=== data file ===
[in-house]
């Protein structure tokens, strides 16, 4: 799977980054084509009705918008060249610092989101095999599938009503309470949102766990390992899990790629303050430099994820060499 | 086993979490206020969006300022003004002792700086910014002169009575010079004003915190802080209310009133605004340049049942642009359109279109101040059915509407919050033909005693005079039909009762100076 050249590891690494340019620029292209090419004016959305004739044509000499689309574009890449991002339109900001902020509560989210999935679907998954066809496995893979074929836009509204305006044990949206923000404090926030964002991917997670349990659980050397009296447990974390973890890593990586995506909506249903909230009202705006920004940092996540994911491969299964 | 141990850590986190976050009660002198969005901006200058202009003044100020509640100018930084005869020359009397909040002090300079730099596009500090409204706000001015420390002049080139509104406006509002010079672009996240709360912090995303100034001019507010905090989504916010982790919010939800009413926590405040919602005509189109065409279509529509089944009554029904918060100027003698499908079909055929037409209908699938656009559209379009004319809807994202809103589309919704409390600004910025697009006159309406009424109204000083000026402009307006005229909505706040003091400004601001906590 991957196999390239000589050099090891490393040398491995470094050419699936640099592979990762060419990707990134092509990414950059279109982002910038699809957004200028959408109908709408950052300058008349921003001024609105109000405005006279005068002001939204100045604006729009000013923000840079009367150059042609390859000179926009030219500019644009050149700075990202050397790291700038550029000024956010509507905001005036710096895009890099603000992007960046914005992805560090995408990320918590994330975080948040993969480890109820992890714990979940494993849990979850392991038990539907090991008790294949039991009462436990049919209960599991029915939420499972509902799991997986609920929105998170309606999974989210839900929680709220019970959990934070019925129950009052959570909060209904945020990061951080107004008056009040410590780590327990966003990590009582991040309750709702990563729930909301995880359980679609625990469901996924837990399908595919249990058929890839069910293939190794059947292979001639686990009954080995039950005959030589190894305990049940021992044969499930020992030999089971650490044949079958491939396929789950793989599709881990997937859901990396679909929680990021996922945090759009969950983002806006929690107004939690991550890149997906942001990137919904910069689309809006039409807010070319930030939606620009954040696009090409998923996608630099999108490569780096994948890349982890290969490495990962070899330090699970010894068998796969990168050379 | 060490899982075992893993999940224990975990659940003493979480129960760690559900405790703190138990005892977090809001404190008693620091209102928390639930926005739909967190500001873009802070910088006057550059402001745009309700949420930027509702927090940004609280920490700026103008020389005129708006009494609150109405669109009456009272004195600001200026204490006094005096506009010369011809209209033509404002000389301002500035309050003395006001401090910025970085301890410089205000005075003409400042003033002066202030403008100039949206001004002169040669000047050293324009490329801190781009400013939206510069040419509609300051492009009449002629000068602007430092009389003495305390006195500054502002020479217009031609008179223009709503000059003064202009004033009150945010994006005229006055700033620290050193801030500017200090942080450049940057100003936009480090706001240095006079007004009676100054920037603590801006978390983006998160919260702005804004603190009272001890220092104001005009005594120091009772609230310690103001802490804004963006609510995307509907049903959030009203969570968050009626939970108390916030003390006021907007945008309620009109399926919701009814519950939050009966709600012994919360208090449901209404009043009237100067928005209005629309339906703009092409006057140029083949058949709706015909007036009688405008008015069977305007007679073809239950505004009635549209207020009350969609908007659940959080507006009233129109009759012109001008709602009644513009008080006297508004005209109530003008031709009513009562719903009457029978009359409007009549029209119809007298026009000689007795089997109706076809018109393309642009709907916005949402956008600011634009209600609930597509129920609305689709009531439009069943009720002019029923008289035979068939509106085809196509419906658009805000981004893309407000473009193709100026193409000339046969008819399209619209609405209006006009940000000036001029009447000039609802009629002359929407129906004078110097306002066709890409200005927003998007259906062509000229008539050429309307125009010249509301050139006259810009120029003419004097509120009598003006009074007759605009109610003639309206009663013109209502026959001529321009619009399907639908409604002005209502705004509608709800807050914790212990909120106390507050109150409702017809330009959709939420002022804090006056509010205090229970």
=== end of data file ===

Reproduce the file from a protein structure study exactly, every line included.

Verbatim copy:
[in-house]
């Protein structure tokens, strides 16, 4: 799977980054084509009705918008060249610092989101095999599938009503309470949102766990390992899990790629303050430099994820060499 | 086993979490206020969006300022003004002792700086910014002169009575010079004003915190802080209310009133605004340049049942642009359109279109101040059915509407919050033909005693005079039909009762100076 050249590891690494340019620029292209090419004016959305004739044509000499689309574009890449991002339109900001902020509560989210999935679907998954066809496995893979074929836009509204305006044990949206923000404090926030964002991917997670349990659980050397009296447990974390973890890593990586995506909506249903909230009202705006920004940092996540994911491969299964 | 141990850590986190976050009660002198969005901006200058202009003044100020509640100018930084005869020359009397909040002090300079730099596009500090409204706000001015420390002049080139509104406006509002010079672009996240709360912090995303100034001019507010905090989504916010982790919010939800009413926590405040919602005509189109065409279509529509089944009554029904918060100027003698499908079909055929037409209908699938656009559209379009004319809807994202809103589309919704409390600004910025697009006159309406009424109204000083000026402009307006005229909505706040003091400004601001906590 991957196999390239000589050099090891490393040398491995470094050419699936640099592979990762060419990707990134092509990414950059279109982002910038699809957004200028959408109908709408950052300058008349921003001024609105109000405005006279005068002001939204100045604006729009000013923000840079009367150059042609390859000179926009030219500019644009050149700075990202050397790291700038550029000024956010509507905001005036710096895009890099603000992007960046914005992805560090995408990320918590994330975080948040993969480890109820992890714990979940494993849990979850392991038990539907090991008790294949039991009462436990049919209960599991029915939420499972509902799991997986609920929105998170309606999974989210839900929680709220019970959990934070019925129950009052959570909060209904945020990061951080107004008056009040410590780590327990966003990590009582991040309750709702990563729930909301995880359980679609625990469901996924837990399908595919249990058929890839069910293939190794059947292979001639686990009954080995039950005959030589190894305990049940021992044969499930020992030999089971650490044949079958491939396929789950793989599709881990997937859901990396679909929680990021996922945090759009969950983002806006929690107004939690991550890149997906942001990137919904910069689309809006039409807010070319930030939606620009954040696009090409998923996608630099999108490569780096994948890349982890290969490495990962070899330090699970010894068998796969990168050379 | 060490899982075992893993999940224990975990659940003493979480129960760690559900405790703190138990005892977090809001404190008693620091209102928390639930926005739909967190500001873009802070910088006057550059402001745009309700949420930027509702927090940004609280920490700026103008020389005129708006009494609150109405669109009456009272004195600001200026204490006094005096506009010369011809209209033509404002000389301002500035309050003395006001401090910025970085301890410089205000005075003409400042003033002066202030403008100039949206001004002169040669000047050293324009490329801190781009400013939206510069040419509609300051492009009449002629000068602007430092009389003495305390006195500054502002020479217009031609008179223009709503000059003064202009004033009150945010994006005229006055700033620290050193801030500017200090942080450049940057100003936009480090706001240095006079007004009676100054920037603590801006978390983006998160919260702005804004603190009272001890220092104001005009005594120091009772609230310690103001802490804004963006609510995307509907049903959030009203969570968050009626939970108390916030003390006021907007945008309620009109399926919701009814519950939050009966709600012994919360208090449901209404009043009237100067928005209005629309339906703009092409006057140029083949058949709706015909007036009688405008008015069977305007007679073809239950505004009635549209207020009350969609908007659940959080507006009233129109009759012109001008709602009644513009008080006297508004005209109530003008031709009513009562719903009457029978009359409007009549029209119809007298026009000689007795089997109706076809018109393309642009709907916005949402956008600011634009209600609930597509129920609305689709009531439009069943009720002019029923008289035979068939509106085809196509419906658009805000981004893309407000473009193709100026193409000339046969008819399209619209609405209006006009940000000036001029009447000039609802009629002359929407129906004078110097306002066709890409200005927003998007259906062509000229008539050429309307125009010249509301050139006259810009120029003419004097509120009598003006009074007759605009109610003639309206009663013109209502026959001529321009619009399907639908409604002005209502705004509608709800807050914790212990909120106390507050109150409702017809330009959709939420002022804090006056509010205090229970």